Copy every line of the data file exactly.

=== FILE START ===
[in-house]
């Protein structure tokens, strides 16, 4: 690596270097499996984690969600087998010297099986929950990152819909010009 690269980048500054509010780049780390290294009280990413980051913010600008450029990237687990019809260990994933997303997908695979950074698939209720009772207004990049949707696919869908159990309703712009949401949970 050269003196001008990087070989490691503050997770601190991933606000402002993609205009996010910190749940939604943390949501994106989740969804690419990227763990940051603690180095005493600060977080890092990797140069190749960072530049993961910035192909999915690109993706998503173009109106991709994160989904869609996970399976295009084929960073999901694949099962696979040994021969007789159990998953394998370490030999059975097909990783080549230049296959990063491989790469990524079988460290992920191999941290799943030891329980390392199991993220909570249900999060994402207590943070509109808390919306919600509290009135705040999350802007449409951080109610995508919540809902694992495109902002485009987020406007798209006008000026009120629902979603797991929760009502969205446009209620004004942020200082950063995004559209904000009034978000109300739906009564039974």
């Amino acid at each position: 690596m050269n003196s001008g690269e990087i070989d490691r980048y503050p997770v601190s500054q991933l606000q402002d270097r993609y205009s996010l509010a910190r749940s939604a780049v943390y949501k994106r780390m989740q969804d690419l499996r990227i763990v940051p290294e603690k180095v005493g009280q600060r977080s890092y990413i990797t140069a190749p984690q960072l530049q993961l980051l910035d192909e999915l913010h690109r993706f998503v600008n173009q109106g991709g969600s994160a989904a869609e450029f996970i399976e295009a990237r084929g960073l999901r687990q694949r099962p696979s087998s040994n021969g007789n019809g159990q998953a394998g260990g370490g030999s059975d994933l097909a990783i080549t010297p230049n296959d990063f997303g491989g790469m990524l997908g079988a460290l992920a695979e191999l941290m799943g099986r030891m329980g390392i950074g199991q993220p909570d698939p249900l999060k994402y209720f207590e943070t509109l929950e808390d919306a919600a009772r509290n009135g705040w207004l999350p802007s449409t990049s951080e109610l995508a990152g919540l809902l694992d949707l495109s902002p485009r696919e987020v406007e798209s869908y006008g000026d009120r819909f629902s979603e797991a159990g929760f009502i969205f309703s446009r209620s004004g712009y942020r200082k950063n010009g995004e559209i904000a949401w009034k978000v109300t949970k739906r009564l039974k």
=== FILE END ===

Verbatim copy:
[in-house]
């Protein structure tokens, strides 16, 4: 690596270097499996984690969600087998010297099986929950990152819909010009 690269980048500054509010780049780390290294009280990413980051913010600008450029990237687990019809260990994933997303997908695979950074698939209720009772207004990049949707696919869908159990309703712009949401949970 050269003196001008990087070989490691503050997770601190991933606000402002993609205009996010910190749940939604943390949501994106989740969804690419990227763990940051603690180095005493600060977080890092990797140069190749960072530049993961910035192909999915690109993706998503173009109106991709994160989904869609996970399976295009084929960073999901694949099962696979040994021969007789159990998953394998370490030999059975097909990783080549230049296959990063491989790469990524079988460290992920191999941290799943030891329980390392199991993220909570249900999060994402207590943070509109808390919306919600509290009135705040999350802007449409951080109610995508919540809902694992495109902002485009987020406007798209006008000026009120629902979603797991929760009502969205446009209620004004942020200082950063995004559209904000009034978000109300739906009564039974």
């Amino acid at each position: 690596m050269n003196s001008g690269e990087i070989d490691r980048y503050p997770v601190s500054q991933l606000q402002d270097r993609y205009s996010l509010a910190r749940s939604a780049v943390y949501k994106r780390m989740q969804d690419l499996r990227i763990v940051p290294e603690k180095v005493g009280q600060r977080s890092y990413i990797t140069a190749p984690q960072l530049q993961l980051l910035d192909e999915l913010h690109r993706f998503v600008n173009q109106g991709g969600s994160a989904a869609e450029f996970i399976e295009a990237r084929g960073l999901r687990q694949r099962p696979s087998s040994n021969g007789n019809g159990q998953a394998g260990g370490g030999s059975d994933l097909a990783i080549t010297p230049n296959d990063f997303g491989g790469m990524l997908g079988a460290l992920a695979e191999l941290m799943g099986r030891m329980g390392i950074g199991q993220p909570d698939p249900l999060k994402y209720f207590e943070t509109l929950e808390d919306a919600a009772r509290n009135g705040w207004l999350p802007s449409t990049s951080e109610l995508a990152g919540l809902l694992d949707l495109s902002p485009r696919e987020v406007e798209s869908y006008g000026d009120r819909f629902s979603e797991a159990g929760f009502i969205f309703s446009r209620s004004g712009y942020r200082k950063n010009g995004e559209i904000a949401w009034k978000v109300t949970k739906r009564l039974k």